It is during one of these conversations that Rojack learns that Deborah
was involved in high profile cases of espionage. Not knowing whether
to rejoice or to cringe in fear, he decides to keep this secret to
himself.

Later on that day, Rojack returns back to Cherry^s apartment,
and once again they begin to talk about their past. He realizes
that when he is with Cherry, he feels safe. Because of this
feeling he tells the truth when confronted about the crime.

^^Steve?^^ asked Cherry. ^Did you kill your wife?^ He calmly
responded, ^yes.^^ (168) After talking, Cherry tells Rojack
that she loves him, and that everything will be ok. With this,
Rojack leaves to meet Oswald Kelly. In the cab many fears come
into Rojack^s head. He is fully aware of the powerful
connections that Oswald Kelly has with the Mafia. Finally, he
reaches the hotel and Kelly^s room. Walking in, he has the
opportunity to speak with his stepdaughter whom he has not seen
in months. However, this conversation only lasts a few
minutes, because he knows that he must face Kelly. When Kelly
first sees Rojack; he greets him with a warm hug. He starts to speak
of Deborah and of her involvement with foreign spies. He also tells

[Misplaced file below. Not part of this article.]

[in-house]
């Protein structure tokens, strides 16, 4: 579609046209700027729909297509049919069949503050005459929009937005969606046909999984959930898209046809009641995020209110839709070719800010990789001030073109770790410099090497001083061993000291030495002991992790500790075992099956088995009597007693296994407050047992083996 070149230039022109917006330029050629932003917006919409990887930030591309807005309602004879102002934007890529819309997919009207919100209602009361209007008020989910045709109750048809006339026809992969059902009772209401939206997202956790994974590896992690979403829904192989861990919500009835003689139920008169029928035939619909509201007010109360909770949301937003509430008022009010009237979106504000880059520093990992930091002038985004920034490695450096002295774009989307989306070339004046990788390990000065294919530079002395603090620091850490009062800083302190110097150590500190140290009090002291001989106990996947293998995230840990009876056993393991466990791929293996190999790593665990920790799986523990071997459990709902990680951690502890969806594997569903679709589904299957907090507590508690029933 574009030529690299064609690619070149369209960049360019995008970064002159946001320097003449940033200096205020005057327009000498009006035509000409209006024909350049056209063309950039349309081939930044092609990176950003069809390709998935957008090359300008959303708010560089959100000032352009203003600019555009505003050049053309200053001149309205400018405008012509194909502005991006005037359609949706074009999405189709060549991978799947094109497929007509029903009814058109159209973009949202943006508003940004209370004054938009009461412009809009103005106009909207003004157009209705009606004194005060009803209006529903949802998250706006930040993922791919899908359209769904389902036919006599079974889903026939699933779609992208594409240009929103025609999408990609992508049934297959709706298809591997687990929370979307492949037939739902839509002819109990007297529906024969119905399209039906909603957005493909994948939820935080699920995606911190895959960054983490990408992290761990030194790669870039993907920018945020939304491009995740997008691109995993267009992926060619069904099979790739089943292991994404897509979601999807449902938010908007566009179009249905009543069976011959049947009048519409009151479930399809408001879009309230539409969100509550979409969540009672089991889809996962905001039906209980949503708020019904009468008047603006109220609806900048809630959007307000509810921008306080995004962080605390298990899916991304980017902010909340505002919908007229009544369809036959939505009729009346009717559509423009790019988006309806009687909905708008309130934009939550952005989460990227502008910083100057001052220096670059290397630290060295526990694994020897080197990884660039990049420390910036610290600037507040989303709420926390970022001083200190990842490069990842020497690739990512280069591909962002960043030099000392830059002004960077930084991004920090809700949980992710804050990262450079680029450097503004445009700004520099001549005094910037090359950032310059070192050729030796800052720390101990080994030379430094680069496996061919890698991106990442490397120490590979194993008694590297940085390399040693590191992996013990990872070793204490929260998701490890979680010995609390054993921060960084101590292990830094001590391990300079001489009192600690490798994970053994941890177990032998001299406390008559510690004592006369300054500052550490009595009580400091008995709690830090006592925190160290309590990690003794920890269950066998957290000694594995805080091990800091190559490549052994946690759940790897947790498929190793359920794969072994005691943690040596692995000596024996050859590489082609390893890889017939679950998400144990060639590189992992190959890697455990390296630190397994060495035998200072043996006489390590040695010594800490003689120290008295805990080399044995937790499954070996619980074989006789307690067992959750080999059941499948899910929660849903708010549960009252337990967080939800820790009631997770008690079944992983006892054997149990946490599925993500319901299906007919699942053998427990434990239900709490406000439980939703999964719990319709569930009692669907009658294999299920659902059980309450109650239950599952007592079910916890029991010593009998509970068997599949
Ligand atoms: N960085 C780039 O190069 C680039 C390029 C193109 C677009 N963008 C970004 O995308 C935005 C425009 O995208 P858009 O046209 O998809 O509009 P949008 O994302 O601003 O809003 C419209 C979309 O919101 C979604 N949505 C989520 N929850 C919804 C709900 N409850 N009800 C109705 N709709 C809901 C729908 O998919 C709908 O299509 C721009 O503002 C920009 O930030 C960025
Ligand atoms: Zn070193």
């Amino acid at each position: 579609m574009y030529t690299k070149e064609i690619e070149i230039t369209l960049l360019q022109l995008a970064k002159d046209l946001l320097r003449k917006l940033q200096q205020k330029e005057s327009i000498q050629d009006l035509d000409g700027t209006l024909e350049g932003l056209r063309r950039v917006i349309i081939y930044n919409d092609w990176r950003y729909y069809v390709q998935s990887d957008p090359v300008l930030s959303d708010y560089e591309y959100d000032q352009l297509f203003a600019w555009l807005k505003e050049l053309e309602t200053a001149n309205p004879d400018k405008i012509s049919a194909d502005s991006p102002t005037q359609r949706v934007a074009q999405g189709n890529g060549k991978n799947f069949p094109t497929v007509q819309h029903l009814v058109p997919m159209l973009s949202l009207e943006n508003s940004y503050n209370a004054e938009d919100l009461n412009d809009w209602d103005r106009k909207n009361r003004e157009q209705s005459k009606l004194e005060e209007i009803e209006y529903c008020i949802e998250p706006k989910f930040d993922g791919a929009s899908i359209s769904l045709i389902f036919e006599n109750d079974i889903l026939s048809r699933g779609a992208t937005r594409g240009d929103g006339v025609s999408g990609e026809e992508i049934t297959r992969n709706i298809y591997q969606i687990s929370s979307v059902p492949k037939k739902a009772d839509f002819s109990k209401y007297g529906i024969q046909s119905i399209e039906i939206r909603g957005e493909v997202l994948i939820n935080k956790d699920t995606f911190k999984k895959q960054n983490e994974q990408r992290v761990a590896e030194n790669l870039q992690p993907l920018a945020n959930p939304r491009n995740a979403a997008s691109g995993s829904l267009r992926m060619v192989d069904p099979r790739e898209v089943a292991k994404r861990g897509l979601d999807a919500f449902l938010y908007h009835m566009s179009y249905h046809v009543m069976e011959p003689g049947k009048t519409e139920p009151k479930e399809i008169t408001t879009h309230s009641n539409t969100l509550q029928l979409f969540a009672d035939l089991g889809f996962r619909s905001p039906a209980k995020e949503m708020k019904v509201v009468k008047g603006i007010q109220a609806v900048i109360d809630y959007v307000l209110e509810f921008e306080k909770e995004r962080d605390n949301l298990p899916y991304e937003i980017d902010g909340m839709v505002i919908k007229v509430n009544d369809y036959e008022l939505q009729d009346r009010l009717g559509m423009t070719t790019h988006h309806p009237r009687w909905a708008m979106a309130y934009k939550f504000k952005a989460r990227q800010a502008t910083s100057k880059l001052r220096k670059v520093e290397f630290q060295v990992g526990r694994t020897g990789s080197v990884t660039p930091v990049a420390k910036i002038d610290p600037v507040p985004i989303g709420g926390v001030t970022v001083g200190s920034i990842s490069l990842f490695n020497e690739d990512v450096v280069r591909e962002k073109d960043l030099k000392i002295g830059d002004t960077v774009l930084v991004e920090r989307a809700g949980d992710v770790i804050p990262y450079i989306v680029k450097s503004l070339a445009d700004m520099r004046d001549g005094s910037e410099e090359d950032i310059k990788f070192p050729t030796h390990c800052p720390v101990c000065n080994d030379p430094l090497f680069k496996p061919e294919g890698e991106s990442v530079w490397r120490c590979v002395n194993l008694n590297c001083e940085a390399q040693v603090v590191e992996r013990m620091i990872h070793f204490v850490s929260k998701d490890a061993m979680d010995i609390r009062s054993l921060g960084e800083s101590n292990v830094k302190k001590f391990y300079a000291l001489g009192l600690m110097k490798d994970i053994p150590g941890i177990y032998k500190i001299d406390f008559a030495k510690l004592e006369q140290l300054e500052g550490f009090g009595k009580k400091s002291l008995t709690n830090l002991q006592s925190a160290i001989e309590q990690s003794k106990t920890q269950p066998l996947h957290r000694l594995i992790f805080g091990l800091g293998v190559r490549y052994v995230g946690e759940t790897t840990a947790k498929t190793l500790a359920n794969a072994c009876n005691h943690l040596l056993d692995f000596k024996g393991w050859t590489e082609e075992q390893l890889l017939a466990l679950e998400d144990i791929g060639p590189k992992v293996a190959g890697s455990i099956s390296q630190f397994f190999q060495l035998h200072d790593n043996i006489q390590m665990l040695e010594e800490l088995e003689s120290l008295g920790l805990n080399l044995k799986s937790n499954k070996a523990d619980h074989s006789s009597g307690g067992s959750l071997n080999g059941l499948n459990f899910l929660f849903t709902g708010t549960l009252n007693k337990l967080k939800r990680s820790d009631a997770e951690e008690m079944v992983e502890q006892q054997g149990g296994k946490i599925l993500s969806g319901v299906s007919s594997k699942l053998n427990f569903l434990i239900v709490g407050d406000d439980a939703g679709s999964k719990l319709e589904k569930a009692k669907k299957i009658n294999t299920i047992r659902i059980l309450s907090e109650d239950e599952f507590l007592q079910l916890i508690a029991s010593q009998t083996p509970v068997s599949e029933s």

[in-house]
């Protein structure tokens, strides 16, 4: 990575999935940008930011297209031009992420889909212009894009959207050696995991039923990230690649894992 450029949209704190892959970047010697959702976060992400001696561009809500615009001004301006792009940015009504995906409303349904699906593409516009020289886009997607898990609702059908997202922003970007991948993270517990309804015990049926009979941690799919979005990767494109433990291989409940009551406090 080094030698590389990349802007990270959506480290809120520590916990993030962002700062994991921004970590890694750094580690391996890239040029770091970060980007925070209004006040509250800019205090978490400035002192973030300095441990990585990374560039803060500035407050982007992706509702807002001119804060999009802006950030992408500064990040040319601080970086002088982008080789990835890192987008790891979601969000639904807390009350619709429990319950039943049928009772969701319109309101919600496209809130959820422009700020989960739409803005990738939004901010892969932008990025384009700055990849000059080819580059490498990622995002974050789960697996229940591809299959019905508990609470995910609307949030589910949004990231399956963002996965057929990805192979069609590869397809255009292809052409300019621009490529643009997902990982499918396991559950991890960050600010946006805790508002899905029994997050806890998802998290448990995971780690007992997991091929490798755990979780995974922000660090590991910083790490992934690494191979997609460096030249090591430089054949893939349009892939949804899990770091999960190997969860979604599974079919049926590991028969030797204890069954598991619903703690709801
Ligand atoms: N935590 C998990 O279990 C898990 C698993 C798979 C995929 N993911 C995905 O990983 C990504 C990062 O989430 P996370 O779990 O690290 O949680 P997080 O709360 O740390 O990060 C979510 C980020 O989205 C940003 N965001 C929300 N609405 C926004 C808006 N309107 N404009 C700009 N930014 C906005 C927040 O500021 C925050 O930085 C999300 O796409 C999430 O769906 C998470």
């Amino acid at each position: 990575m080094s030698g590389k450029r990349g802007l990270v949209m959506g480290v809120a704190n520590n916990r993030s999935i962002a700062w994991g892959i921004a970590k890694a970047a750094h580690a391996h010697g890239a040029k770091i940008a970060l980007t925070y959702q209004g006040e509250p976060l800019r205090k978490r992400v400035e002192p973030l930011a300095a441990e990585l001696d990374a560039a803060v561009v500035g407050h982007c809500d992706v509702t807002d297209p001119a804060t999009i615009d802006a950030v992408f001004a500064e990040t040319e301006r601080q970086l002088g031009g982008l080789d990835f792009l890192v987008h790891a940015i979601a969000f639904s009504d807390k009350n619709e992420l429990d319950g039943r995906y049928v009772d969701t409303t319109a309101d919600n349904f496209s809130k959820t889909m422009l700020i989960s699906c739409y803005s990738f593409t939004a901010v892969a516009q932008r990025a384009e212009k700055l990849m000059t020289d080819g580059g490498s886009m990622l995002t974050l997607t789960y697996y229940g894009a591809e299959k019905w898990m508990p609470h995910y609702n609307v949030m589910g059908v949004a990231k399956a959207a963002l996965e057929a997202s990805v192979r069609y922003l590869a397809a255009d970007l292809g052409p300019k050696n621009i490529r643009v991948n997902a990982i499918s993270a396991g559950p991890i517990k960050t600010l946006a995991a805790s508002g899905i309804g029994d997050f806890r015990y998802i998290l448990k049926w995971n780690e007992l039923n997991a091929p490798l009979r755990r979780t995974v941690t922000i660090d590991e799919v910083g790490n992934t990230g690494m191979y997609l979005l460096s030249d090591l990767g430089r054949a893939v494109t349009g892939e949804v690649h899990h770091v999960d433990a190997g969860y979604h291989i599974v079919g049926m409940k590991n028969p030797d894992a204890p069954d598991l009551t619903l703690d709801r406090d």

Rojack that he ordered to police to stop the investigation. After a
while however, the conversation begins to get to its point. As the two
walk out to the balcony Rojack is hit with the question of his
involvement in Deborah^s death. Unable to lie, he admits the truth.

As a result of this, Kelly informs him that he will not turn him in.

However, Kelly states that in order to survive he must walk around the
edges of the hotel from the last floor. If he survives this, he will
be able to walk away. It is at this moment that Rojack makes the
transition into the protagonist.

As Rojack carefully steps on the edge of the balcony, he
realizes the importance of every step. While walking he begins
to think about everything he is done. Finally, he arrives at
his destination, but he doesn^t stop. Instead, he attempts to
walk around the perimeter of the building once again to redeem
himself. However, Kelly attempts to push him down, but fails.

After a brief struggle, Rojack walks out of the hotel unharmed,
and redeemed. In conclusion, Steven Rojack is a very complex
character who underwent a transition from being his own
antagonist to being a protagonist. He was able to commit the
perfect crime, and still earn forgiveness. It is easy to say
that Steven Rojack is the true poster-boy for "an American
dream."